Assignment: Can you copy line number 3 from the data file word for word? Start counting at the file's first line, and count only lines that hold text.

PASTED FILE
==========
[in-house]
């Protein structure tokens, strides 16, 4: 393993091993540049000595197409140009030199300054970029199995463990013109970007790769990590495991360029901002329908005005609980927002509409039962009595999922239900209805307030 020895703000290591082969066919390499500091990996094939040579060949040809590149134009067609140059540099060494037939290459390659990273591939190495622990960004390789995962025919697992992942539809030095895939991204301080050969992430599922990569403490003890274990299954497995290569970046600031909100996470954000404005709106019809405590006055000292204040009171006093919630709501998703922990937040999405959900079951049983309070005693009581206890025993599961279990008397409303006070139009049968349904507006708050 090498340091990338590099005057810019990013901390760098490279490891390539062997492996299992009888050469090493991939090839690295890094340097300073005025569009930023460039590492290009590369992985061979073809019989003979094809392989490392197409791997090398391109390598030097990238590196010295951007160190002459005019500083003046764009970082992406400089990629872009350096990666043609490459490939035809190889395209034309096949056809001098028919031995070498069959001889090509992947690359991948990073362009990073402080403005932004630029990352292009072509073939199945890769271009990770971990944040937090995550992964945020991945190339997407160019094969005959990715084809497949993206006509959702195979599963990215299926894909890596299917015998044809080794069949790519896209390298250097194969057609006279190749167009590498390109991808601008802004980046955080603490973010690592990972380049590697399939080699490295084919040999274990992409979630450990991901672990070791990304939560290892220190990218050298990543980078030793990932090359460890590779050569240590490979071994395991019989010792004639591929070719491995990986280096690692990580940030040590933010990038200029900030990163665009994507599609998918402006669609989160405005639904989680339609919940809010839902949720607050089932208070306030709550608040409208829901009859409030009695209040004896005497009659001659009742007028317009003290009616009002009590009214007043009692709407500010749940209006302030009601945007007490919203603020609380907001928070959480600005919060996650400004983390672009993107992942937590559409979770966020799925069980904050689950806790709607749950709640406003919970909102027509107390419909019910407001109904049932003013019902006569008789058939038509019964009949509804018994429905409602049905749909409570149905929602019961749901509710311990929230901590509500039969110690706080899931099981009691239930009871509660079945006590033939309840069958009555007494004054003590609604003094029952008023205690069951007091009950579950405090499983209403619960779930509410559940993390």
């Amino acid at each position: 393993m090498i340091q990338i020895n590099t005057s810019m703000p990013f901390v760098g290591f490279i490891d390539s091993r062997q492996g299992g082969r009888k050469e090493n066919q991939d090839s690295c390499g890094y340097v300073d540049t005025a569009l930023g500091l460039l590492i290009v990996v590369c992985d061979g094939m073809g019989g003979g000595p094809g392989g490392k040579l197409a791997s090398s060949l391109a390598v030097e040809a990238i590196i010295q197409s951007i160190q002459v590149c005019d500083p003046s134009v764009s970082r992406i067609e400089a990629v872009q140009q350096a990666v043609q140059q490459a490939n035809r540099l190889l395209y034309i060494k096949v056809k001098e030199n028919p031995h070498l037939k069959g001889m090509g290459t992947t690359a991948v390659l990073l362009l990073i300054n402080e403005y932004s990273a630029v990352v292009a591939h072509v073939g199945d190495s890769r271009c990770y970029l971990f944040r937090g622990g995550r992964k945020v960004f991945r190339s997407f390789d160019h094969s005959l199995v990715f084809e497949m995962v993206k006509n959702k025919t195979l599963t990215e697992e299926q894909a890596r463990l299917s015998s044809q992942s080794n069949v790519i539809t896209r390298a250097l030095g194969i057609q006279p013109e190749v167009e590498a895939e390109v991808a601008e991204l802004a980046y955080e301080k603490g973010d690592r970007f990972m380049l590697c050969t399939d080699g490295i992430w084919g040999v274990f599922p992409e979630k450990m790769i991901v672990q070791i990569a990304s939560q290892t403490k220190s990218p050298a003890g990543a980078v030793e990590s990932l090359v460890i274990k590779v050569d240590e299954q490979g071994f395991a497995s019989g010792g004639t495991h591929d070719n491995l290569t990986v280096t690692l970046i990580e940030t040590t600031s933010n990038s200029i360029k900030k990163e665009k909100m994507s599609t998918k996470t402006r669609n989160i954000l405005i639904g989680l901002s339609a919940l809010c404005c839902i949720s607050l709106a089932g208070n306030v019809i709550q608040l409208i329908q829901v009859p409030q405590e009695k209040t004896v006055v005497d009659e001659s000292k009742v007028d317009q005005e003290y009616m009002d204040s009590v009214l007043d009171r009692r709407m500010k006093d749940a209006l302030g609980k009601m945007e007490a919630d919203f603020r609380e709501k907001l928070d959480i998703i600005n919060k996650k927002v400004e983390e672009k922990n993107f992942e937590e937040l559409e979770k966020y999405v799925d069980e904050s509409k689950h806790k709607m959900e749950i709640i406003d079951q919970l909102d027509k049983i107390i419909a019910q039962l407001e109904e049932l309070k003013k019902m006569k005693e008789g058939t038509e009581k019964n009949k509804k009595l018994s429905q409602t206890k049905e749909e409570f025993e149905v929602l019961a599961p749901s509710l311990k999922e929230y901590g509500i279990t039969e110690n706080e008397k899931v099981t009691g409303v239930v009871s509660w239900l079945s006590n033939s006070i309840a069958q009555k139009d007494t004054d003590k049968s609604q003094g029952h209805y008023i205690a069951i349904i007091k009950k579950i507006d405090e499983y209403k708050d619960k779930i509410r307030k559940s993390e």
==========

């Amino acid at each position: 393993m090498i340091q990338i020895n590099t005057s810019m703000p990013f901390v760098g290591f490279i490891d390539s091993r062997q492996g299992g082969r009888k050469e090493n066919q991939d090839s690295c390499g890094y340097v300073d540049t005025a569009l930023g500091l460039l590492i290009v990996v590369c992985d061979g094939m073809g019989g003979g000595p094809g392989g490392k040579l197409a791997s090398s060949l391109a390598v030097e040809a990238i590196i010295q197409s951007i160190q002459v590149c005019d500083p003046s134009v764009s970082r992406i067609e400089a990629v872009q140009q350096a990666v043609q140059q490459a490939n035809r540099l190889l395209y034309i060494k096949v056809k001098e030199n028919p031995h070498l037939k069959g001889m090509g290459t992947t690359a991948v390659l990073l362009l990073i300054n402080e403005y932004s990273a630029v990352v292009a591939h072509v073939g199945d190495s890769r271009c990770y970029l971990f944040r937090g622990g995550r992964k945020v960004f991945r190339s997407f390789d160019h094969s005959l199995v990715f084809e497949m995962v993206k006509n959702k025919t195979l599963t990215e697992e299926q894909a890596r463990l299917s015998s044809q992942s080794n069949v790519i539809t896209r390298a250097l030095g194969i057609q006279p013109e190749v167009e590498a895939e390109v991808a601008e991204l802004a980046y955080e301080k603490g973010d690592r970007f990972m380049l590697c050969t399939d080699g490295i992430w084919g040999v274990f599922p992409e979630k450990m790769i991901v672990q070791i990569a990304s939560q290892t403490k220190s990218p050298a003890g990543a980078v030793e990590s990932l090359v460890i274990k590779v050569d240590e299954q490979g071994f395991a497995s019989g010792g004639t495991h591929d070719n491995l290569t990986v280096t690692l970046i990580e940030t040590t600031s933010n990038s200029i360029k900030k990163e665009k909100m994507s599609t998918k996470t402006r669609n989160i954000l405005i639904g989680l901002s339609a919940l809010c404005c839902i949720s607050l709106a089932g208070n306030v019809i709550q608040l409208i329908q829901v009859p409030q405590e009695k209040t004896v006055v005497d009659e001659s000292k009742v007028d317009q005005e003290y009616m009002d204040s009590v009214l007043d009171r009692r709407m500010k006093d749940a209006l302030g609980k009601m945007e007490a919630d919203f603020r609380e709501k907001l928070d959480i998703i600005n919060k996650k927002v400004e983390e672009k922990n993107f992942e937590e937040l559409e979770k966020y999405v799925d069980e904050s509409k689950h806790k709607m959900e749950i709640i406003d079951q919970l909102d027509k049983i107390i419909a019910q039962l407001e109904e049932l309070k003013k019902m006569k005693e008789g058939t038509e009581k019964n009949k509804k009595l018994s429905q409602t206890k049905e749909e409570f025993e149905v929602l019961a599961p749901s509710l311990k999922e929230y901590g509500i279990t039969e110690n706080e008397k899931v099981t009691g409303v239930v009871s509660w239900l079945s006590n033939s006070i309840a069958q009555k139009d007494t004054d003590k049968s609604q003094g029952h209805y008023i205690a069951i349904i007091k009950k579950i507006d405090e499983y209403k708050d619960k779930i509410r307030k559940s993390e």